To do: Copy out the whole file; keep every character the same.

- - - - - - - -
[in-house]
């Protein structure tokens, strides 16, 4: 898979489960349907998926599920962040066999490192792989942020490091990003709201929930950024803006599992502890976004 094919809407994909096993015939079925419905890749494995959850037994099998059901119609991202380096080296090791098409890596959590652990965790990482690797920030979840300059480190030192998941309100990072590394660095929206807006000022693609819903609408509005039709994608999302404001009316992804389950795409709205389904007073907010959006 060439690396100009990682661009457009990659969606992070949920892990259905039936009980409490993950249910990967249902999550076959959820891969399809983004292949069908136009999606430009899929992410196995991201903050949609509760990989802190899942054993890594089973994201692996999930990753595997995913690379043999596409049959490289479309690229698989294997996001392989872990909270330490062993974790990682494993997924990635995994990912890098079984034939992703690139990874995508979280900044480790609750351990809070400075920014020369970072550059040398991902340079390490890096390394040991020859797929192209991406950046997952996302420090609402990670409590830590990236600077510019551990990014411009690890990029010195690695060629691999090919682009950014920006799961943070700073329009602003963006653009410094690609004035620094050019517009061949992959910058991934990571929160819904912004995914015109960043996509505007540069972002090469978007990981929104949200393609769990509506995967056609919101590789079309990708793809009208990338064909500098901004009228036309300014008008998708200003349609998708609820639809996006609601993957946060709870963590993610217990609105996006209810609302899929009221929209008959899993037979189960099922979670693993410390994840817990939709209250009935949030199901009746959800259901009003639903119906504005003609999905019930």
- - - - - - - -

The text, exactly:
[in-house]
């Protein structure tokens, strides 16, 4: 898979489960349907998926599920962040066999490192792989942020490091990003709201929930950024803006599992502890976004 094919809407994909096993015939079925419905890749494995959850037994099998059901119609991202380096080296090791098409890596959590652990965790990482690797920030979840300059480190030192998941309100990072590394660095929206807006000022693609819903609408509005039709994608999302404001009316992804389950795409709205389904007073907010959006 060439690396100009990682661009457009990659969606992070949920892990259905039936009980409490993950249910990967249902999550076959959820891969399809983004292949069908136009999606430009899929992410196995991201903050949609509760990989802190899942054993890594089973994201692996999930990753595997995913690379043999596409049959490289479309690229698989294997996001392989872990909270330490062993974790990682494993997924990635995994990912890098079984034939992703690139990874995508979280900044480790609750351990809070400075920014020369970072550059040398991902340079390490890096390394040991020859797929192209991406950046997952996302420090609402990670409590830590990236600077510019551990990014411009690890990029010195690695060629691999090919682009950014920006799961943070700073329009602003963006653009410094690609004035620094050019517009061949992959910058991934990571929160819904912004995914015109960043996509505007540069972002090469978007990981929104949200393609769990509506995967056609919101590789079309990708793809009208990338064909500098901004009228036309300014008008998708200003349609998708609820639809996006609601993957946060709870963590993610217990609105996006209810609302899929009221929209008959899993037979189960099922979670693993410390994840817990939709209250009935949030199901009746959800259901009003639903119906504005003609999905019930």